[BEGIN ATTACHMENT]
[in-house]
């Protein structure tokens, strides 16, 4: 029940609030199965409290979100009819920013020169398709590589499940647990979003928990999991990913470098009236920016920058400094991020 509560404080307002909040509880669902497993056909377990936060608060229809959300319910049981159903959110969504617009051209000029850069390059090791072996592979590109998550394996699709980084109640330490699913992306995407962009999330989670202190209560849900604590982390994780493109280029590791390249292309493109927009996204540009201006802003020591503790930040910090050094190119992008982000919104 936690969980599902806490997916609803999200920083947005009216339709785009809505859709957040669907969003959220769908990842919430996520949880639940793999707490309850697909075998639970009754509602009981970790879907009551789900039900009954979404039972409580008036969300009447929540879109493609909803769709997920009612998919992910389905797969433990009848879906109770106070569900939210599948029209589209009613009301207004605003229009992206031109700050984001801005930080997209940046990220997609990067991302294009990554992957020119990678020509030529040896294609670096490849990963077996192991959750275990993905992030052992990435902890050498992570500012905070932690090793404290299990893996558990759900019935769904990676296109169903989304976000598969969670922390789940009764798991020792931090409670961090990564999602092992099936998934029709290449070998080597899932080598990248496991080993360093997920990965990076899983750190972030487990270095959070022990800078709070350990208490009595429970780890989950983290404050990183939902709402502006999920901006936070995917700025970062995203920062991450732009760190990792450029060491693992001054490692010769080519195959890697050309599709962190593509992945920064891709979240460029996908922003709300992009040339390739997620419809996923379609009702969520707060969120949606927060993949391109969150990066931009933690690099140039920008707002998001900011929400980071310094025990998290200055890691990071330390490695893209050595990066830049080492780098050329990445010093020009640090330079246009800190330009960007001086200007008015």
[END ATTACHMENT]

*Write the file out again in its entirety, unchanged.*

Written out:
[in-house]
């Protein structure tokens, strides 16, 4: 029940609030199965409290979100009819920013020169398709590589499940647990979003928990999991990913470098009236920016920058400094991020 509560404080307002909040509880669902497993056909377990936060608060229809959300319910049981159903959110969504617009051209000029850069390059090791072996592979590109998550394996699709980084109640330490699913992306995407962009999330989670202190209560849900604590982390994780493109280029590791390249292309493109927009996204540009201006802003020591503790930040910090050094190119992008982000919104 936690969980599902806490997916609803999200920083947005009216339709785009809505859709957040669907969003959220769908990842919430996520949880639940793999707490309850697909075998639970009754509602009981970790879907009551789900039900009954979404039972409580008036969300009447929540879109493609909803769709997920009612998919992910389905797969433990009848879906109770106070569900939210599948029209589209009613009301207004605003229009992206031109700050984001801005930080997209940046990220997609990067991302294009990554992957020119990678020509030529040896294609670096490849990963077996192991959750275990993905992030052992990435902890050498992570500012905070932690090793404290299990893996558990759900019935769904990676296109169903989304976000598969969670922390789940009764798991020792931090409670961090990564999602092992099936998934029709290449070998080597899932080598990248496991080993360093997920990965990076899983750190972030487990270095959070022990800078709070350990208490009595429970780890989950983290404050990183939902709402502006999920901006936070995917700025970062995203920062991450732009760190990792450029060491693992001054490692010769080519195959890697050309599709962190593509992945920064891709979240460029996908922003709300992009040339390739997620419809996923379609009702969520707060969120949606927060993949391109969150990066931009933690690099140039920008707002998001900011929400980071310094025990998290200055890691990071330390490695893209050595990066830049080492780098050329990445010093020009640090330079246009800190330009960007001086200007008015």